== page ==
Sunday, February 27, 2011

The Nature of the Observer

What makes one observer a penetrating judge of people’s character when the assessment of the same person by another observer renders a characterization that completely misses the mark? Why is one investor instantly leery of the sales pitch of a con man while another investor is quite impressed by his sales pitch?

The answers to both questions lay in the nature of the observers. The first observer is an individualist: he knows himself well: he sees himself pretty much as he is, so he has nothing to prove, run from or deny in seeing others as they are.

The second, gullible observer is a joiner, only superficially in touch with his inner self. Because he knows himself not, his perceptual fog and self-deceptive, perceptual preconceiving carries over in how he misconceives people that he encounters.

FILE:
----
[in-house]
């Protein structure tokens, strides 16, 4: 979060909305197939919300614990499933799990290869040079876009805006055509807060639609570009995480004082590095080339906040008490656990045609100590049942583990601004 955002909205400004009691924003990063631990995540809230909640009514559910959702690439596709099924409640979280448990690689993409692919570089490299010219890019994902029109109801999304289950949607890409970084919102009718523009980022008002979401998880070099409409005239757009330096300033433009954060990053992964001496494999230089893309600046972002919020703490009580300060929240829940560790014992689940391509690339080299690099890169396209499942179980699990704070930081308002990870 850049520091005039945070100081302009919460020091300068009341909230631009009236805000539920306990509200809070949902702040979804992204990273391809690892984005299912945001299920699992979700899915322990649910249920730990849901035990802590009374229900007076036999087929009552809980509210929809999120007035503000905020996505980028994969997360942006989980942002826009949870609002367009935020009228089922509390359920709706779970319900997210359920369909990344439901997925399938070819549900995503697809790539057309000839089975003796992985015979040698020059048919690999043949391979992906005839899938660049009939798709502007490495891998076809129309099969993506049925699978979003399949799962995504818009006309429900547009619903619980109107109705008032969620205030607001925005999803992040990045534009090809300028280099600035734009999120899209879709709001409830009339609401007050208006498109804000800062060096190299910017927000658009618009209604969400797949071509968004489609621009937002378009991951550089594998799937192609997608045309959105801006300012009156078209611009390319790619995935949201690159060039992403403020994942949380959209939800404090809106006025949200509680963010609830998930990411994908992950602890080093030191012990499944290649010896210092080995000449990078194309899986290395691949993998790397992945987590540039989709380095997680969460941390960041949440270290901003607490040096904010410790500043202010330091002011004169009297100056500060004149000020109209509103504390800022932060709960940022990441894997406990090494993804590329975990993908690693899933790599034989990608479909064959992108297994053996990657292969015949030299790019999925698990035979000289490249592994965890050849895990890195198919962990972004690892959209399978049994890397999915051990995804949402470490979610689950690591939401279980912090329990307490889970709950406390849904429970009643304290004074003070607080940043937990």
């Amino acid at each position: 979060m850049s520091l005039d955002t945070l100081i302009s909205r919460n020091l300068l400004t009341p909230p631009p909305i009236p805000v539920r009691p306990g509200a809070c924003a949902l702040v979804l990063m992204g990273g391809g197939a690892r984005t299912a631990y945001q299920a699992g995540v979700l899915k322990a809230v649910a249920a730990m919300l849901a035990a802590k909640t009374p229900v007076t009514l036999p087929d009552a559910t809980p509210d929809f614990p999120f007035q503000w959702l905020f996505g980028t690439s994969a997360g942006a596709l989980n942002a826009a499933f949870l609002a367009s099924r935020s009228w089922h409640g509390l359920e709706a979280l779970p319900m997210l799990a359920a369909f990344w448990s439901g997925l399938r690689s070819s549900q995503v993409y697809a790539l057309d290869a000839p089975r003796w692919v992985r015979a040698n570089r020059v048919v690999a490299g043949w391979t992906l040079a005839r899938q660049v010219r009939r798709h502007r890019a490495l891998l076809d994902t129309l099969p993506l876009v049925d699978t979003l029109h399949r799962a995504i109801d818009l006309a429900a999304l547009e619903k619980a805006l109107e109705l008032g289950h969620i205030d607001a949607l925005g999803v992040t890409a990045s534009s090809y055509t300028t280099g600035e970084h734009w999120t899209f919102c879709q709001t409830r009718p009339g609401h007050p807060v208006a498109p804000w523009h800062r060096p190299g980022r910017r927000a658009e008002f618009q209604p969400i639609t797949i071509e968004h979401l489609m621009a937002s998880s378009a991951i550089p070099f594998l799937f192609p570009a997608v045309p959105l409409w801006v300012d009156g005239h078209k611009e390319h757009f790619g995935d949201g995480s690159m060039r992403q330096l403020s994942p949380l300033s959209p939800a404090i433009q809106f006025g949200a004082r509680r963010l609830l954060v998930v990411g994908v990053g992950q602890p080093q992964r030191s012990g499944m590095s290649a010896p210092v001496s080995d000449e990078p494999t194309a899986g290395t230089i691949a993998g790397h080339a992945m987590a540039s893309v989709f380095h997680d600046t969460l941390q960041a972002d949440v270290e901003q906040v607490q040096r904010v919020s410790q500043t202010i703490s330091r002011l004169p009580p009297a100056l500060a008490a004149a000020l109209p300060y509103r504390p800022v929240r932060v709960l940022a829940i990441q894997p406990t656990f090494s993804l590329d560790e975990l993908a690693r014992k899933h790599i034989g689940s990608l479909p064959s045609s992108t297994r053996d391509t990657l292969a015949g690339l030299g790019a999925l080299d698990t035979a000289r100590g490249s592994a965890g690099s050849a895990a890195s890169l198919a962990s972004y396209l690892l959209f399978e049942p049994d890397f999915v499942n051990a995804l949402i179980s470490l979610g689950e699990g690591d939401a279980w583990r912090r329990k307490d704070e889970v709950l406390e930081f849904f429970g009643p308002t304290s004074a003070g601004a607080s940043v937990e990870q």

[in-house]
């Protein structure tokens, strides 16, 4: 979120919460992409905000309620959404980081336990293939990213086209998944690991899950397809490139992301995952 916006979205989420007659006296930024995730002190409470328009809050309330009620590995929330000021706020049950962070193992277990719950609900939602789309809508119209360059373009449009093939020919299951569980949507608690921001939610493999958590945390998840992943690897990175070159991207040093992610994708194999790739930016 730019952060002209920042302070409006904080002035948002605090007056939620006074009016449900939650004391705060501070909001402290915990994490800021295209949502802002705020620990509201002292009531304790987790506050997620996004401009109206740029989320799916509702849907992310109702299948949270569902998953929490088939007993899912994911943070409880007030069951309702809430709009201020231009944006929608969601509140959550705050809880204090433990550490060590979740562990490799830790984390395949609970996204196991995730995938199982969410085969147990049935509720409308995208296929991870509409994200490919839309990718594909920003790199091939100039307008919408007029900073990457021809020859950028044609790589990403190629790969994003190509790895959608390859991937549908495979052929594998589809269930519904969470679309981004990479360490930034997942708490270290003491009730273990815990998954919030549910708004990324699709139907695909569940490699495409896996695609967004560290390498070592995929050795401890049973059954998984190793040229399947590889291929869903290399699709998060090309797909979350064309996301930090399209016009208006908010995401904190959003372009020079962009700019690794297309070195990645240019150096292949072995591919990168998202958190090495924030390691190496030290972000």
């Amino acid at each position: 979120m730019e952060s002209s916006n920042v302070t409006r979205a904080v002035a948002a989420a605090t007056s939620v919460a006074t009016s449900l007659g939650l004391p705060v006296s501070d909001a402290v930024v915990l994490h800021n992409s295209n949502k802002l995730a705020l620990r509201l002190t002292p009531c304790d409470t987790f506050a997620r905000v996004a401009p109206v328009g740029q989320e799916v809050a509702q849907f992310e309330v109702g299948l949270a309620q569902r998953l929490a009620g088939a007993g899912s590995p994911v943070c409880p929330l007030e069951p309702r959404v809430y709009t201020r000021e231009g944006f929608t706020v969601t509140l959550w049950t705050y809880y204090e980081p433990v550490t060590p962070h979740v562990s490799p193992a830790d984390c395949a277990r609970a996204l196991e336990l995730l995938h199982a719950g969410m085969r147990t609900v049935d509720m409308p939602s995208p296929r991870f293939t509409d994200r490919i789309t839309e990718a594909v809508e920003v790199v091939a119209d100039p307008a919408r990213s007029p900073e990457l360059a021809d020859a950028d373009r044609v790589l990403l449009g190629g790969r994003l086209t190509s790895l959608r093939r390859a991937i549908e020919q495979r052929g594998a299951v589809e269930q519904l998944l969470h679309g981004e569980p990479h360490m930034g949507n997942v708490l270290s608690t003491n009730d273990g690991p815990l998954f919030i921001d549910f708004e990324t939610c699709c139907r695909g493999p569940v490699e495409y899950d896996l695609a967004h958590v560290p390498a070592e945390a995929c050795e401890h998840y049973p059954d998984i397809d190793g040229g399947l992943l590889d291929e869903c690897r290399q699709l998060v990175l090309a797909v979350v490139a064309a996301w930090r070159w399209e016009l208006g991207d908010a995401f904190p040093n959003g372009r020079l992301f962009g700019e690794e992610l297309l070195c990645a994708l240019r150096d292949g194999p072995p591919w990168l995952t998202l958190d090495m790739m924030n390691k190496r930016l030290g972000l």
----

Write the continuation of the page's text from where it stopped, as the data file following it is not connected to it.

In the group setting, the second, gullible observer will be far quicker to sense the mood, the mores, the clothes worn by, the fashions advertised and watchwords passed among the insiders. The first, isolated, outsider/beholder will miss most of these communicative flags, thus highlighting his apartness and tone deafness to social subtleties. In the world of illusions held and shared, there are subtle signals sent to tell the attentive, responding, second observer when to twist and turn, like two hundred starlings flying as one black cloud, without error or misstep.

Wednesday, February 9, 2011

Laurence A. Ramsey 1920 - 2011

 Dad died on January 30, 2011. He was over 90 years of age and died in his sleep in his own bed. He lived life on his own terms. He died on his own terms. He was fiercely independent and made us promise not to put him in a nursing home.
He was an intellectual and a farmer. He was what I referred to as a conservative hippie. He admired the capitalist system and spoke glowingly about other farmers that were efficient, competent and prosperous businessmen. Yet, he was an idealist and conservationist long before being green was the prevalent ideology of the ruling class. He had many delightful experiments and projects that likely had few practical implications, or profitable prospects. He was a most interesting man to visit with.